When marketers talk broadly about data, the conversation is often about connecting data sources or determining a single view of the customer, but at a Circle mastermind session last week, I was reminded of some other practical uses of data that marketers need to keep top of mind. Beyond using data to improve interactions with customers or refine campaigns for best results, there are two other important ways that marketers should be using data on a regular basis:
  1. To influence decisions for the business
  2. To demonstrate your value
Let’s look at these in more detail.

Influencing decisions

When decisions need to be made internally, either in your team, or in conjunction with other teams, data can be used to influence a decision and is a useful tool to prove your point. If you are trying to alter a process, change how you work with other teams, increase the size of your team or start using a new technique, having data to back up your recommendation provides a convincing way of presenting your case. And data doesn’t need to be the big data we hear so much about, it can be looking at competitor information, sales stats, reviewing the numbers on average response rates, looking at utilisation of a team or considering past metrics to make a decision. The important thing is that you identify the right information to collate and spend the time to interpret the data to identify how it should guide the situation. Presenting data to back up your recommendation will put you in a much better position then having a discussion based on how everyone in the room feels. Think about what decision you would like to influence at the moment and consider how data can support you.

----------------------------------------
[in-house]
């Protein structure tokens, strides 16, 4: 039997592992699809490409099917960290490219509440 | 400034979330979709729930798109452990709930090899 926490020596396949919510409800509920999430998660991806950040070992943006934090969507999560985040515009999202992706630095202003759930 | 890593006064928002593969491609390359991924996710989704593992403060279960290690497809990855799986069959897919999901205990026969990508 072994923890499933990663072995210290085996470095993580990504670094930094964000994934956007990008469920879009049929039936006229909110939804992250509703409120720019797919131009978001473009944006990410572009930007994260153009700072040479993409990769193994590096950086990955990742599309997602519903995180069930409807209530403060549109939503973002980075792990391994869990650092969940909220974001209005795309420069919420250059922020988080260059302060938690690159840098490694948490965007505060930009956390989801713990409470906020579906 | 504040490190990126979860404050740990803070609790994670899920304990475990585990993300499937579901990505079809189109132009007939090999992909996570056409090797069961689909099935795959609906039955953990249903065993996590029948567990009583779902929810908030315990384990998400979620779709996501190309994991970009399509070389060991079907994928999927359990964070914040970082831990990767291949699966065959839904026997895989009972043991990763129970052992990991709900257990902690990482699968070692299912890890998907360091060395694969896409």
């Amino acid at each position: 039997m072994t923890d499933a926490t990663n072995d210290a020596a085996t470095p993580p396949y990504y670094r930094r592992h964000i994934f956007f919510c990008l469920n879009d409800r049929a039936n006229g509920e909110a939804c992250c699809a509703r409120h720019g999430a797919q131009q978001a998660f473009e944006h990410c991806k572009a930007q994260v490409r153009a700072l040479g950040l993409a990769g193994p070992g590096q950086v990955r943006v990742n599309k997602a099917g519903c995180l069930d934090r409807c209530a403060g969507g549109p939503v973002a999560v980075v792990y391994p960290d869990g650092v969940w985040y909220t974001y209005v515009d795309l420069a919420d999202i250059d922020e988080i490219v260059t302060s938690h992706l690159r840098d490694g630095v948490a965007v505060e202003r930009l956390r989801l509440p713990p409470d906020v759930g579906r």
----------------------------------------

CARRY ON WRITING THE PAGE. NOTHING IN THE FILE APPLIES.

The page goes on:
Demonstrating your value

With the ROI of marketing so transparent, it’s important we also use data not just to measure activity for the business, but also to demonstrate the value you are bringing to the team. Make sure you keep track of key metrics related to your role, (ideally tied back into your key performance indicators) and report on them regularly. Don’t wait for your manager to ask you how you’re tracking, build it in to your catchups to detail progress and make sure you highlight the role you’ve played in improving the numbers. Everyone’s personal numbers they track against will be different and could vary from the number of website conversions through to the amount of content you’ve created. Find the numbers that matter to your team and track them. If you don’t do this, no one else will and when the time comes for a promotion or opportunity, you are already on the front foot in proving your worth.

Final thoughts

Remember data is only as good as the interpretation and decisions you make as a result of it. So don’t just record the numbers, take the time to think about what those numbers tell you and to interpret them into some tangible next steps. I’m sure we can all use data like this in better ways that will guide big and small decisions and help to keep us on track.